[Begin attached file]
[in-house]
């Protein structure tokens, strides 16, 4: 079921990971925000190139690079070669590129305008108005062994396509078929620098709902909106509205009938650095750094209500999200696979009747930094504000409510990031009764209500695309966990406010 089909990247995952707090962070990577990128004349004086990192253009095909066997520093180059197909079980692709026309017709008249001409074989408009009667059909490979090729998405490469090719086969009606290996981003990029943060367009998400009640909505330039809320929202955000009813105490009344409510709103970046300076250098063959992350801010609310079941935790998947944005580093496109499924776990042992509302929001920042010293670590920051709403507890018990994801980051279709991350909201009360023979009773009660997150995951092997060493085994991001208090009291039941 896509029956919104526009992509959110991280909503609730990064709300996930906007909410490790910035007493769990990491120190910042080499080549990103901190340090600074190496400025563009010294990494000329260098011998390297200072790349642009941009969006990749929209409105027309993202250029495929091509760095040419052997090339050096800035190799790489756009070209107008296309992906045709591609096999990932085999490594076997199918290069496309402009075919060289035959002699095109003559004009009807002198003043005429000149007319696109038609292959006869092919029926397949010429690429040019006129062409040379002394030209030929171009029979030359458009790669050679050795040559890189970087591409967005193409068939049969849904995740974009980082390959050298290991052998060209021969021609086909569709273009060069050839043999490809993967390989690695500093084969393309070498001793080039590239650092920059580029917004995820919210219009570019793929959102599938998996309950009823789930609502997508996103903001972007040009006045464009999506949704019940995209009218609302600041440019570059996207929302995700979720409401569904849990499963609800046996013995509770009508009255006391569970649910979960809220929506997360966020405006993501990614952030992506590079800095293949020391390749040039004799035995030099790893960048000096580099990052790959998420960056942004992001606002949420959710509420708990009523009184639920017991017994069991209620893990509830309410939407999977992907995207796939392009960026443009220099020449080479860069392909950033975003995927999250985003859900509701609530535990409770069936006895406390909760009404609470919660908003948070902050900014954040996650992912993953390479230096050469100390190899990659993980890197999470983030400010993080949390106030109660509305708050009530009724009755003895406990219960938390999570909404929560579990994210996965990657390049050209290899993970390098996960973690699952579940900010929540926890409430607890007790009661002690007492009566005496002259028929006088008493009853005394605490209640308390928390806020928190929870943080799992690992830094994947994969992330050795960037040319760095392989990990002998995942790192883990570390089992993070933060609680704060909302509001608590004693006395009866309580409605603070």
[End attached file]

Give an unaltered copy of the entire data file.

[in-house]
């Protein structure tokens, strides 16, 4: 079921990971925000190139690079070669590129305008108005062994396509078929620098709902909106509205009938650095750094209500999200696979009747930094504000409510990031009764209500695309966990406010 089909990247995952707090962070990577990128004349004086990192253009095909066997520093180059197909079980692709026309017709008249001409074989408009009667059909490979090729998405490469090719086969009606290996981003990029943060367009998400009640909505330039809320929202955000009813105490009344409510709103970046300076250098063959992350801010609310079941935790998947944005580093496109499924776990042992509302929001920042010293670590920051709403507890018990994801980051279709991350909201009360023979009773009660997150995951092997060493085994991001208090009291039941 896509029956919104526009992509959110991280909503609730990064709300996930906007909410490790910035007493769990990491120190910042080499080549990103901190340090600074190496400025563009010294990494000329260098011998390297200072790349642009941009969006990749929209409105027309993202250029495929091509760095040419052997090339050096800035190799790489756009070209107008296309992906045709591609096999990932085999490594076997199918290069496309402009075919060289035959002699095109003559004009009807002198003043005429000149007319696109038609292959006869092919029926397949010429690429040019006129062409040379002394030209030929171009029979030359458009790669050679050795040559890189970087591409967005193409068939049969849904995740974009980082390959050298290991052998060209021969021609086909569709273009060069050839043999490809993967390989690695500093084969393309070498001793080039590239650092920059580029917004995820919210219009570019793929959102599938998996309950009823789930609502997508996103903001972007040009006045464009999506949704019940995209009218609302600041440019570059996207929302995700979720409401569904849990499963609800046996013995509770009508009255006391569970649910979960809220929506997360966020405006993501990614952030992506590079800095293949020391390749040039004799035995030099790893960048000096580099990052790959998420960056942004992001606002949420959710509420708990009523009184639920017991017994069991209620893990509830309410939407999977992907995207796939392009960026443009220099020449080479860069392909950033975003995927999250985003859900509701609530535990409770069936006895406390909760009404609470919660908003948070902050900014954040996650992912993953390479230096050469100390190899990659993980890197999470983030400010993080949390106030109660509305708050009530009724009755003895406990219960938390999570909404929560579990994210996965990657390049050209290899993970390098996960973690699952579940900010929540926890409430607890007790009661002690007492009566005496002259028929006088008493009853005394605490209640308390928390806020928190929870943080799992690992830094994947994969992330050795960037040319760095392989990990002998995942790192883990570390089992993070933060609680704060909302509001608590004693006395009866309580409605603070």